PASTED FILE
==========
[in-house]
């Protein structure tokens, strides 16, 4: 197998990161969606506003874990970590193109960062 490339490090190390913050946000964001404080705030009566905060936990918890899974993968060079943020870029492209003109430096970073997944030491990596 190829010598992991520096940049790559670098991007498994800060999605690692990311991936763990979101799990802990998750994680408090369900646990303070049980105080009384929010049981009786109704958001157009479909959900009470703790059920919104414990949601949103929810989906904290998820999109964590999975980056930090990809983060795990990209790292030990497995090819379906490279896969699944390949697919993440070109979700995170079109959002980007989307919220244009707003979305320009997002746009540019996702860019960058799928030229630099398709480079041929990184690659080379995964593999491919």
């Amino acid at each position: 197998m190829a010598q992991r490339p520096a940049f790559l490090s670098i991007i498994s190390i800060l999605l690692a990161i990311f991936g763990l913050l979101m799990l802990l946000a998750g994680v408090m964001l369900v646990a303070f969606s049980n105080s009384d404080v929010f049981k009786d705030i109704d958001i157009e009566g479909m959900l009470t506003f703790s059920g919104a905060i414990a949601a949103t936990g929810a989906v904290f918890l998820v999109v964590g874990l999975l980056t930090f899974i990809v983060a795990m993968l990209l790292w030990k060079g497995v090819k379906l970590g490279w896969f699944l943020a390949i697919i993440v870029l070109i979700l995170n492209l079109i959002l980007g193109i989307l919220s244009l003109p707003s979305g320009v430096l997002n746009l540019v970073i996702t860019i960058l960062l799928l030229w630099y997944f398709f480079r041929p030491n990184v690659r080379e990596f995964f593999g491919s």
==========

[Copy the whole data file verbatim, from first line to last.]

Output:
[in-house]
């Protein structure tokens, strides 16, 4: 197998990161969606506003874990970590193109960062 490339490090190390913050946000964001404080705030009566905060936990918890899974993968060079943020870029492209003109430096970073997944030491990596 190829010598992991520096940049790559670098991007498994800060999605690692990311991936763990979101799990802990998750994680408090369900646990303070049980105080009384929010049981009786109704958001157009479909959900009470703790059920919104414990949601949103929810989906904290998820999109964590999975980056930090990809983060795990990209790292030990497995090819379906490279896969699944390949697919993440070109979700995170079109959002980007989307919220244009707003979305320009997002746009540019996702860019960058799928030229630099398709480079041929990184690659080379995964593999491919």
């Amino acid at each position: 197998m190829a010598q992991r490339p520096a940049f790559l490090s670098i991007i498994s190390i800060l999605l690692a990161i990311f991936g763990l913050l979101m799990l802990l946000a998750g994680v408090m964001l369900v646990a303070f969606s049980n105080s009384d404080v929010f049981k009786d705030i109704d958001i157009e009566g479909m959900l009470t506003f703790s059920g919104a905060i414990a949601a949103t936990g929810a989906v904290f918890l998820v999109v964590g874990l999975l980056t930090f899974i990809v983060a795990m993968l990209l790292w030990k060079g497995v090819k379906l970590g490279w896969f699944l943020a390949i697919i993440v870029l070109i979700l995170n492209l079109i959002l980007g193109i989307l919220s244009l003109p707003s979305g320009v430096l997002n746009l540019v970073i996702t860019i960058l960062l799928l030229w630099y997944f398709f480079r041929p030491n990184v690659r080379e990596f995964f593999g491919s």